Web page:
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Re: Top Rebar??

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I asked S.K. Ghosh this exact question, and his answer was that the top bar
factor was not meant to apply to horizontal bars in walls. Furthermore, many
senior engineers that I know do not use it either.

----- Original Message -----
From: "Calvin Chang" <ccpe(--nospam--at)ms38.hinet.net>
To: <seaint(--nospam--at)seaint.org>
Sent: Sunday, March 18, 2001 8:07 PM
Subject: Re: Top Rebar??


> >>
> Would this apply to all the horizontal bars in a 2 foot thick by 16 feet
> tall
> wall?
> <<
>
> Yes, I think so.
> Top bars must be HORIZONTAL BARS with 12 inches or more of fresh concrete
> below.
> All the main reinforcements of columns are not TOP BARS because they are
> VERTICAL BARS, even if the columns are very tall.
>
> Calvin Chang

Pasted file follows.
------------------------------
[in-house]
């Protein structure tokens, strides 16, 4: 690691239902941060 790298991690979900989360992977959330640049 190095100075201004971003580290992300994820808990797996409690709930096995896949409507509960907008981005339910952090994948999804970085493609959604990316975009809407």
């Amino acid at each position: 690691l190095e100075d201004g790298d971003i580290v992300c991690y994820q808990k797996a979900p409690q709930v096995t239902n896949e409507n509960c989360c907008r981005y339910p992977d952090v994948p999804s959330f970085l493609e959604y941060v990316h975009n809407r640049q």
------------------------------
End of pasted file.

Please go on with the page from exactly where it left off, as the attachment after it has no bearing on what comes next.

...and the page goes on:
>
> ----- Original Message -----
> From: <Tom.Hunt(--nospam--at)d-fd.com>
> To: <seaint(--nospam--at)seaint.org>
> Sent: Sunday, March 18, 2001 8:49 AM
> Subject: Top Rebar??
>
>
> Speaking of seawater structures, I have received an interesting plan check
> comment.  We have designed a rather large double cell box culvert with
good
> size rebar vertically and horizontally in the walls due to a significant
> surcharge from a nearby railroad.  The plan checker has requested that we
> consider all HORIZONTAL wall bars as top bars in designing our splices.
> Now I know that the code reads that top bars are those with 12 inches or
> more of fresh concrete below but I have only used this in slabs and beams.
> I reviewed several texts and did not find anything definitive.
>
> When I was in school I was told that the top bar reduction was due to the
> possible accumulation of micro air bubbles rising to the surface.  Would
> this apply to all the horizontal bars in a 2 foot thick by 16 feet tall
> wall??  I have been given widely different opinions on both sides of the
> issue.
>
> Thomas Hunt, S.E.
> Duke/Fluor Daniel
>
>
>
>
>